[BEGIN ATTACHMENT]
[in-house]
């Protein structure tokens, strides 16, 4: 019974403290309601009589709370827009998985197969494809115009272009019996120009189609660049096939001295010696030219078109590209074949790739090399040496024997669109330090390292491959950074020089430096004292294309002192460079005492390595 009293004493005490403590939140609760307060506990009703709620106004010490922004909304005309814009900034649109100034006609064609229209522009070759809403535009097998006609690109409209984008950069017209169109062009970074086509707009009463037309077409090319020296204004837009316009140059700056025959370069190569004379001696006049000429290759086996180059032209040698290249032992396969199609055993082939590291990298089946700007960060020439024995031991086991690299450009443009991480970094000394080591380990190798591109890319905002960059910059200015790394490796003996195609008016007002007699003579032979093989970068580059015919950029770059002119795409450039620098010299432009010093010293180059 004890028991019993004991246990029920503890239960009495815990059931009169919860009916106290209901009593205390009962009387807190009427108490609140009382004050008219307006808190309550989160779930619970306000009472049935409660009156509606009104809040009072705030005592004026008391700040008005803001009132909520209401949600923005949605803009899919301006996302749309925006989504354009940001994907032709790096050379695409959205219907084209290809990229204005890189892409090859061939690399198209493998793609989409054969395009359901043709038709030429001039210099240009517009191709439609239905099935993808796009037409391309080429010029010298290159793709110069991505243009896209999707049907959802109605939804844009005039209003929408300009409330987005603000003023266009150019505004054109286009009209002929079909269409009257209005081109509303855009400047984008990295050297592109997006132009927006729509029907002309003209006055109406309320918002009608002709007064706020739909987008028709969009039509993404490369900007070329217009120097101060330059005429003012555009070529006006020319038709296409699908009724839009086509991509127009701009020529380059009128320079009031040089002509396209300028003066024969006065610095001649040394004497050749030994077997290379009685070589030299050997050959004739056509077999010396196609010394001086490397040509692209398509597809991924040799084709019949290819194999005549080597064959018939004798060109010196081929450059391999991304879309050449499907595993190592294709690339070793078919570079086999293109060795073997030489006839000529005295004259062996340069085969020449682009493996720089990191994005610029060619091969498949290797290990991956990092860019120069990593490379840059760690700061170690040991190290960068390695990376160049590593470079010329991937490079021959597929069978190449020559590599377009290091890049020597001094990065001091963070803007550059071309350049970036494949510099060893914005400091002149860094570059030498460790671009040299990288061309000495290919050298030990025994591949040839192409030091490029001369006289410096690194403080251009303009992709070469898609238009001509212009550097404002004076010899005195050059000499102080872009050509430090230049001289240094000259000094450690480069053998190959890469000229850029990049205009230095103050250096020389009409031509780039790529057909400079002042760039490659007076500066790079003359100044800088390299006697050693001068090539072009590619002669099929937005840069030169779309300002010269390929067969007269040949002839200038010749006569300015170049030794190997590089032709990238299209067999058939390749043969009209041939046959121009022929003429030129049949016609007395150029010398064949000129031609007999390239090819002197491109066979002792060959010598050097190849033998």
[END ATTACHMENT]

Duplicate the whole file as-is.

[in-house]
């Protein structure tokens, strides 16, 4: 019974403290309601009589709370827009998985197969494809115009272009019996120009189609660049096939001295010696030219078109590209074949790739090399040496024997669109330090390292491959950074020089430096004292294309002192460079005492390595 009293004493005490403590939140609760307060506990009703709620106004010490922004909304005309814009900034649109100034006609064609229209522009070759809403535009097998006609690109409209984008950069017209169109062009970074086509707009009463037309077409090319020296204004837009316009140059700056025959370069190569004379001696006049000429290759086996180059032209040698290249032992396969199609055993082939590291990298089946700007960060020439024995031991086991690299450009443009991480970094000394080591380990190798591109890319905002960059910059200015790394490796003996195609008016007002007699003579032979093989970068580059015919950029770059002119795409450039620098010299432009010093010293180059 004890028991019993004991246990029920503890239960009495815990059931009169919860009916106290209901009593205390009962009387807190009427108490609140009382004050008219307006808190309550989160779930619970306000009472049935409660009156509606009104809040009072705030005592004026008391700040008005803001009132909520209401949600923005949605803009899919301006996302749309925006989504354009940001994907032709790096050379695409959205219907084209290809990229204005890189892409090859061939690399198209493998793609989409054969395009359901043709038709030429001039210099240009517009191709439609239905099935993808796009037409391309080429010029010298290159793709110069991505243009896209999707049907959802109605939804844009005039209003929408300009409330987005603000003023266009150019505004054109286009009209002929079909269409009257209005081109509303855009400047984008990295050297592109997006132009927006729509029907002309003209006055109406309320918002009608002709007064706020739909987008028709969009039509993404490369900007070329217009120097101060330059005429003012555009070529006006020319038709296409699908009724839009086509991509127009701009020529380059009128320079009031040089002509396209300028003066024969006065610095001649040394004497050749030994077997290379009685070589030299050997050959004739056509077999010396196609010394001086490397040509692209398509597809991924040799084709019949290819194999005549080597064959018939004798060109010196081929450059391999991304879309050449499907595993190592294709690339070793078919570079086999293109060795073997030489006839000529005295004259062996340069085969020449682009493996720089990191994005610029060619091969498949290797290990991956990092860019120069990593490379840059760690700061170690040991190290960068390695990376160049590593470079010329991937490079021959597929069978190449020559590599377009290091890049020597001094990065001091963070803007550059071309350049970036494949510099060893914005400091002149860094570059030498460790671009040299990288061309000495290919050298030990025994591949040839192409030091490029001369006289410096690194403080251009303009992709070469898609238009001509212009550097404002004076010899005195050059000499102080872009050509430090230049001289240094000259000094450690480069053998190959890469000229850029990049205009230095103050250096020389009409031509780039790529057909400079002042760039490659007076500066790079003359100044800088390299006697050693001068090539072009590619002669099929937005840069030169779309300002010269390929067969007269040949002839200038010749006569300015170049030794190997590089032709990238299209067999058939390749043969009209041939046959121009022929003429030129049949016609007395150029010398064949000129031609007999390239090819002197491109066979002792060959010598050097190849033998």